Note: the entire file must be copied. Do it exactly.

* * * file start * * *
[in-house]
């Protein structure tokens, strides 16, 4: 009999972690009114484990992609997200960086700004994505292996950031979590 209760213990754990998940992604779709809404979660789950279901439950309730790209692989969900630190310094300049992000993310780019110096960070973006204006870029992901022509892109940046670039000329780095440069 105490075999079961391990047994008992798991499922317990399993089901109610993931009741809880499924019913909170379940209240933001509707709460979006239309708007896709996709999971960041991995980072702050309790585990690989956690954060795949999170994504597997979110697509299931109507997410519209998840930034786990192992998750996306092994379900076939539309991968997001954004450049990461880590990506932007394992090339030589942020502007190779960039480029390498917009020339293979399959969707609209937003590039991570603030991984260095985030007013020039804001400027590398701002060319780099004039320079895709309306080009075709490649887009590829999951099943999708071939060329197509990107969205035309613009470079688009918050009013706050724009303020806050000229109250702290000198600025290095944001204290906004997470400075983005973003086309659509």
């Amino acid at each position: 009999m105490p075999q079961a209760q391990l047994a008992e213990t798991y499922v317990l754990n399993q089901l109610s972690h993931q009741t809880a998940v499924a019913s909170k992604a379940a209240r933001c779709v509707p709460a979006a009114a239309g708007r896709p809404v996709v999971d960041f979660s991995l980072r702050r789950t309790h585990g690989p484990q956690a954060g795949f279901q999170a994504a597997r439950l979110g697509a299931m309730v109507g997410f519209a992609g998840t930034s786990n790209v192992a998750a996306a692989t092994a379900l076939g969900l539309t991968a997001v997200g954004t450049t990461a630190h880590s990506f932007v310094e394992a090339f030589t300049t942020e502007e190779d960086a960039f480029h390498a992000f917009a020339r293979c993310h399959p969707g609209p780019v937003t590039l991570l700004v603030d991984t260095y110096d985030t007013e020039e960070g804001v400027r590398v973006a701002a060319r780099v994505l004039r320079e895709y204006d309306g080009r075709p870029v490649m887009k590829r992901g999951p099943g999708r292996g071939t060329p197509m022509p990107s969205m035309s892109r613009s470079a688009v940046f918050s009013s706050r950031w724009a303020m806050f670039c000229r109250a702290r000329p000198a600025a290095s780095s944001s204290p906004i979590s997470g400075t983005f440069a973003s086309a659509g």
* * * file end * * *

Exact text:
[in-house]
């Protein structure tokens, strides 16, 4: 009999972690009114484990992609997200960086700004994505292996950031979590 209760213990754990998940992604779709809404979660789950279901439950309730790209692989969900630190310094300049992000993310780019110096960070973006204006870029992901022509892109940046670039000329780095440069 105490075999079961391990047994008992798991499922317990399993089901109610993931009741809880499924019913909170379940209240933001509707709460979006239309708007896709996709999971960041991995980072702050309790585990690989956690954060795949999170994504597997979110697509299931109507997410519209998840930034786990192992998750996306092994379900076939539309991968997001954004450049990461880590990506932007394992090339030589942020502007190779960039480029390498917009020339293979399959969707609209937003590039991570603030991984260095985030007013020039804001400027590398701002060319780099004039320079895709309306080009075709490649887009590829999951099943999708071939060329197509990107969205035309613009470079688009918050009013706050724009303020806050000229109250702290000198600025290095944001204290906004997470400075983005973003086309659509």
């Amino acid at each position: 009999m105490p075999q079961a209760q391990l047994a008992e213990t798991y499922v317990l754990n399993q089901l109610s972690h993931q009741t809880a998940v499924a019913s909170k992604a379940a209240r933001c779709v509707p709460a979006a009114a239309g708007r896709p809404v996709v999971d960041f979660s991995l980072r702050r789950t309790h585990g690989p484990q956690a954060g795949f279901q999170a994504a597997r439950l979110g697509a299931m309730v109507g997410f519209a992609g998840t930034s786990n790209v192992a998750a996306a692989t092994a379900l076939g969900l539309t991968a997001v997200g954004t450049t990461a630190h880590s990506f932007v310094e394992a090339f030589t300049t942020e502007e190779d960086a960039f480029h390498a992000f917009a020339r293979c993310h399959p969707g609209p780019v937003t590039l991570l700004v603030d991984t260095y110096d985030t007013e020039e960070g804001v400027r590398v973006a701002a060319r780099v994505l004039r320079e895709y204006d309306g080009r075709p870029v490649m887009k590829r992901g999951p099943g999708r292996g071939t060329p197509m022509p990107s969205m035309s892109r613009s470079a688009v940046f918050s009013s706050r950031w724009a303020m806050f670039c000229r109250a702290r000329p000198a600025a290095s780095s944001s204290p906004i979590s997470g400075t983005f440069a973003s086309a659509g």